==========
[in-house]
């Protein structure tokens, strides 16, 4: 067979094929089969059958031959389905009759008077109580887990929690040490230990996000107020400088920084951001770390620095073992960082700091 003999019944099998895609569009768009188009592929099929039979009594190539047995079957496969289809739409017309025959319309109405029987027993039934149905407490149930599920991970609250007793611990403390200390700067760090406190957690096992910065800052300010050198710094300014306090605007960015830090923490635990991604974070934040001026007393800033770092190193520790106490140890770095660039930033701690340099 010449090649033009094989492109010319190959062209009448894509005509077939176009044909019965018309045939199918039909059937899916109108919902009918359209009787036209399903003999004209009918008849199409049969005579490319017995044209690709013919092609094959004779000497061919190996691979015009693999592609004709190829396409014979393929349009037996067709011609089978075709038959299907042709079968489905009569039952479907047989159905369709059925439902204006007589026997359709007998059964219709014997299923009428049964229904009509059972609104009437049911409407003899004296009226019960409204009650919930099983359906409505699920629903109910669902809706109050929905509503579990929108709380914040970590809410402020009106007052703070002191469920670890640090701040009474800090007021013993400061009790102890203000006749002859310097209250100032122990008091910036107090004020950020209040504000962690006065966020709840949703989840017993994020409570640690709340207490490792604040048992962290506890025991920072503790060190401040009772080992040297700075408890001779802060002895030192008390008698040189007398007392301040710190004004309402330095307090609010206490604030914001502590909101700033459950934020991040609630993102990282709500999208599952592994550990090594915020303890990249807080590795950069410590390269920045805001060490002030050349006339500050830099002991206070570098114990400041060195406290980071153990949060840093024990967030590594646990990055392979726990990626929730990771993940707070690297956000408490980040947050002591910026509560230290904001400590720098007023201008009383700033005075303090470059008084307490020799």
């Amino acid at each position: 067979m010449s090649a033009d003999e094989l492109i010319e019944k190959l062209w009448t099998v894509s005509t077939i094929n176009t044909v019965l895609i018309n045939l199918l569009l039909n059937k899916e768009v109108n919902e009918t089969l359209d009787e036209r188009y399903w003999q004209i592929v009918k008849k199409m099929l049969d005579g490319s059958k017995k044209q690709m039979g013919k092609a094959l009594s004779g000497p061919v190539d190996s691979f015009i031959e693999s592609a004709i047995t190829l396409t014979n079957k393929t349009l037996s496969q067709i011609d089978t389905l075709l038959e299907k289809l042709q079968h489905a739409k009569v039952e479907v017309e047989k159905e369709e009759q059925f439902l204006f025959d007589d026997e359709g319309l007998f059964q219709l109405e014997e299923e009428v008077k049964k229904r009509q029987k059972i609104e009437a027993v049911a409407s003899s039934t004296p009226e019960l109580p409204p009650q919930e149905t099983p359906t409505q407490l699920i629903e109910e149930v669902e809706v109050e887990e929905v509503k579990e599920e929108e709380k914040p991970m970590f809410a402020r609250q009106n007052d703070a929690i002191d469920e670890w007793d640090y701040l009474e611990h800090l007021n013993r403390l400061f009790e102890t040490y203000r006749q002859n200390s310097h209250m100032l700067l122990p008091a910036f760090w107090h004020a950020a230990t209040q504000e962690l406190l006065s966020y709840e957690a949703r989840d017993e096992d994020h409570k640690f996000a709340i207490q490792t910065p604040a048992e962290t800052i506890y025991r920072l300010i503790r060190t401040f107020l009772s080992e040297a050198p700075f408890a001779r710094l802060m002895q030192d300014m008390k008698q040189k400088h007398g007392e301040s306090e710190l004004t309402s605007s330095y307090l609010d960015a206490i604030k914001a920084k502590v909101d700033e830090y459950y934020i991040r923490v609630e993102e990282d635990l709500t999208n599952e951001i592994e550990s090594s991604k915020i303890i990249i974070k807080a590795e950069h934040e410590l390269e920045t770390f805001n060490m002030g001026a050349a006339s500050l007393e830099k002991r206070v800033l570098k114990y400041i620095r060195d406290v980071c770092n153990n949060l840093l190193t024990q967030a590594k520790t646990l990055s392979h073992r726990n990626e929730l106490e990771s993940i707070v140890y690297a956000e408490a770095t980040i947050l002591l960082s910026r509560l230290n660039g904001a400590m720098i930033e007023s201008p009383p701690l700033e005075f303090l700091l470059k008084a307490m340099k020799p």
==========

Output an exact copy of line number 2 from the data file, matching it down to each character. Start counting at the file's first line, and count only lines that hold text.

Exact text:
């Protein structure tokens, strides 16, 4: 067979094929089969059958031959389905009759008077109580887990929690040490230990996000107020400088920084951001770390620095073992960082700091 003999019944099998895609569009768009188009592929099929039979009594190539047995079957496969289809739409017309025959319309109405029987027993039934149905407490149930599920991970609250007793611990403390200390700067760090406190957690096992910065800052300010050198710094300014306090605007960015830090923490635990991604974070934040001026007393800033770092190193520790106490140890770095660039930033701690340099 010449090649033009094989492109010319190959062209009448894509005509077939176009044909019965018309045939199918039909059937899916109108919902009918359209009787036209399903003999004209009918008849199409049969005579490319017995044209690709013919092609094959004779000497061919190996691979015009693999592609004709190829396409014979393929349009037996067709011609089978075709038959299907042709079968489905009569039952479907047989159905369709059925439902204006007589026997359709007998059964219709014997299923009428049964229904009509059972609104009437049911409407003899004296009226019960409204009650919930099983359906409505699920629903109910669902809706109050929905509503579990929108709380914040970590809410402020009106007052703070002191469920670890640090701040009474800090007021013993400061009790102890203000006749002859310097209250100032122990008091910036107090004020950020209040504000962690006065966020709840949703989840017993994020409570640690709340207490490792604040048992962290506890025991920072503790060190401040009772080992040297700075408890001779802060002895030192008390008698040189007398007392301040710190004004309402330095307090609010206490604030914001502590909101700033459950934020991040609630993102990282709500999208599952592994550990090594915020303890990249807080590795950069410590390269920045805001060490002030050349006339500050830099002991206070570098114990400041060195406290980071153990949060840093024990967030590594646990990055392979726990990626929730990771993940707070690297956000408490980040947050002591910026509560230290904001400590720098007023201008009383700033005075303090470059008084307490020799």